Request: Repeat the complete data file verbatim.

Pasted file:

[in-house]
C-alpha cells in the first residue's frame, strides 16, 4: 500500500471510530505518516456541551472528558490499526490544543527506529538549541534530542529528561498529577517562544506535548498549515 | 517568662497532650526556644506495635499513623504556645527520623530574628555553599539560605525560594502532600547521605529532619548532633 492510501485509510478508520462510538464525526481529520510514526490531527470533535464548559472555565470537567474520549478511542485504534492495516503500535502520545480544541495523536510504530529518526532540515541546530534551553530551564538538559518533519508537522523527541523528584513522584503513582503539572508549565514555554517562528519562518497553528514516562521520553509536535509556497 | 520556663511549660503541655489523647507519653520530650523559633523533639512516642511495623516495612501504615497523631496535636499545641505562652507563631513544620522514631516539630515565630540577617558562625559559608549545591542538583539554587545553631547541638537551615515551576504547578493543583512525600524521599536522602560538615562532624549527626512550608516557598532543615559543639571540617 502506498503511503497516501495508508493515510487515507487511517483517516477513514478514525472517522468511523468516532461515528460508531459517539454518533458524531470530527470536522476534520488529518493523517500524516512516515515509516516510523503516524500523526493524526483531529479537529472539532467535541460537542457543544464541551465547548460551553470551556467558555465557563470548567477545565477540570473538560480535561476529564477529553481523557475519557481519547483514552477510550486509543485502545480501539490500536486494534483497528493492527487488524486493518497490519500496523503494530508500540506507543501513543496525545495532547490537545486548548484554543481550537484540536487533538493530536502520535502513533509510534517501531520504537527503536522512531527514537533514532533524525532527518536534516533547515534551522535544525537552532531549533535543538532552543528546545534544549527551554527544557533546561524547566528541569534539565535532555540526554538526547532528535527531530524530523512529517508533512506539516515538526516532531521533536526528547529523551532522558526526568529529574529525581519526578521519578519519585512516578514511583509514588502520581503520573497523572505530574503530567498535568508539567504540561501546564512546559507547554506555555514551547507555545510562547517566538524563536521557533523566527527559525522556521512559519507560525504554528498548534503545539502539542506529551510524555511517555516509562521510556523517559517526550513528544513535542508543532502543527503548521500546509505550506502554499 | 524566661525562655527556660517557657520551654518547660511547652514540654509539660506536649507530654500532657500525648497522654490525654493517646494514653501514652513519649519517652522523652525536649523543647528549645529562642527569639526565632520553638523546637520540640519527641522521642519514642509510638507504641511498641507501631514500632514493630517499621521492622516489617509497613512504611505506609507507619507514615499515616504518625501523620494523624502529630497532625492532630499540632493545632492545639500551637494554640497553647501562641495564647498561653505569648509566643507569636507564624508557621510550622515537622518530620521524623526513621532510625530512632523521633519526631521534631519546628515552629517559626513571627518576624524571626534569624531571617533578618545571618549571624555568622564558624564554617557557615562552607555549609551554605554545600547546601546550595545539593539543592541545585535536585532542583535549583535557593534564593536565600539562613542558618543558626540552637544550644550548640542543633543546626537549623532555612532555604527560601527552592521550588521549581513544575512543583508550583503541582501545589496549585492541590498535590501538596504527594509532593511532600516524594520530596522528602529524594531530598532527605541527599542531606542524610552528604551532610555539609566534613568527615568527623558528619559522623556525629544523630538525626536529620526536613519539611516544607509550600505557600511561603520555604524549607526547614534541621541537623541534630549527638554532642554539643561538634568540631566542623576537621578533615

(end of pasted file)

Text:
[in-house]
C-alpha cells in the first residue's frame, strides 16, 4: 500500500471510530505518516456541551472528558490499526490544543527506529538549541534530542529528561498529577517562544506535548498549515 | 517568662497532650526556644506495635499513623504556645527520623530574628555553599539560605525560594502532600547521605529532619548532633 492510501485509510478508520462510538464525526481529520510514526490531527470533535464548559472555565470537567474520549478511542485504534492495516503500535502520545480544541495523536510504530529518526532540515541546530534551553530551564538538559518533519508537522523527541523528584513522584503513582503539572508549565514555554517562528519562518497553528514516562521520553509536535509556497 | 520556663511549660503541655489523647507519653520530650523559633523533639512516642511495623516495612501504615497523631496535636499545641505562652507563631513544620522514631516539630515565630540577617558562625559559608549545591542538583539554587545553631547541638537551615515551576504547578493543583512525600524521599536522602560538615562532624549527626512550608516557598532543615559543639571540617 502506498503511503497516501495508508493515510487515507487511517483517516477513514478514525472517522468511523468516532461515528460508531459517539454518533458524531470530527470536522476534520488529518493523517500524516512516515515509516516510523503516524500523526493524526483531529479537529472539532467535541460537542457543544464541551465547548460551553470551556467558555465557563470548567477545565477540570473538560480535561476529564477529553481523557475519557481519547483514552477510550486509543485502545480501539490500536486494534483497528493492527487488524486493518497490519500496523503494530508500540506507543501513543496525545495532547490537545486548548484554543481550537484540536487533538493530536502520535502513533509510534517501531520504537527503536522512531527514537533514532533524525532527518536534516533547515534551522535544525537552532531549533535543538532552543528546545534544549527551554527544557533546561524547566528541569534539565535532555540526554538526547532528535527531530524530523512529517508533512506539516515538526516532531521533536526528547529523551532522558526526568529529574529525581519526578521519578519519585512516578514511583509514588502520581503520573497523572505530574503530567498535568508539567504540561501546564512546559507547554506555555514551547507555545510562547517566538524563536521557533523566527527559525522556521512559519507560525504554528498548534503545539502539542506529551510524555511517555516509562521510556523517559517526550513528544513535542508543532502543527503548521500546509505550506502554499 | 524566661525562655527556660517557657520551654518547660511547652514540654509539660506536649507530654500532657500525648497522654490525654493517646494514653501514652513519649519517652522523652525536649523543647528549645529562642527569639526565632520553638523546637520540640519527641522521642519514642509510638507504641511498641507501631514500632514493630517499621521492622516489617509497613512504611505506609507507619507514615499515616504518625501523620494523624502529630497532625492532630499540632493545632492545639500551637494554640497553647501562641495564647498561653505569648509566643507569636507564624508557621510550622515537622518530620521524623526513621532510625530512632523521633519526631521534631519546628515552629517559626513571627518576624524571626534569624531571617533578618545571618549571624555568622564558624564554617557557615562552607555549609551554605554545600547546601546550595545539593539543592541545585535536585532542583535549583535557593534564593536565600539562613542558618543558626540552637544550644550548640542543633543546626537549623532555612532555604527560601527552592521550588521549581513544575512543583508550583503541582501545589496549585492541590498535590501538596504527594509532593511532600516524594520530596522528602529524594531530598532527605541527599542531606542524610552528604551532610555539609566534613568527615568527623558528619559522623556525629544523630538525626536529620526536613519539611516544607509550600505557600511561603520555604524549607526547614534541621541537623541534630549527638554532642554539643561538634568540631566542623576537621578533615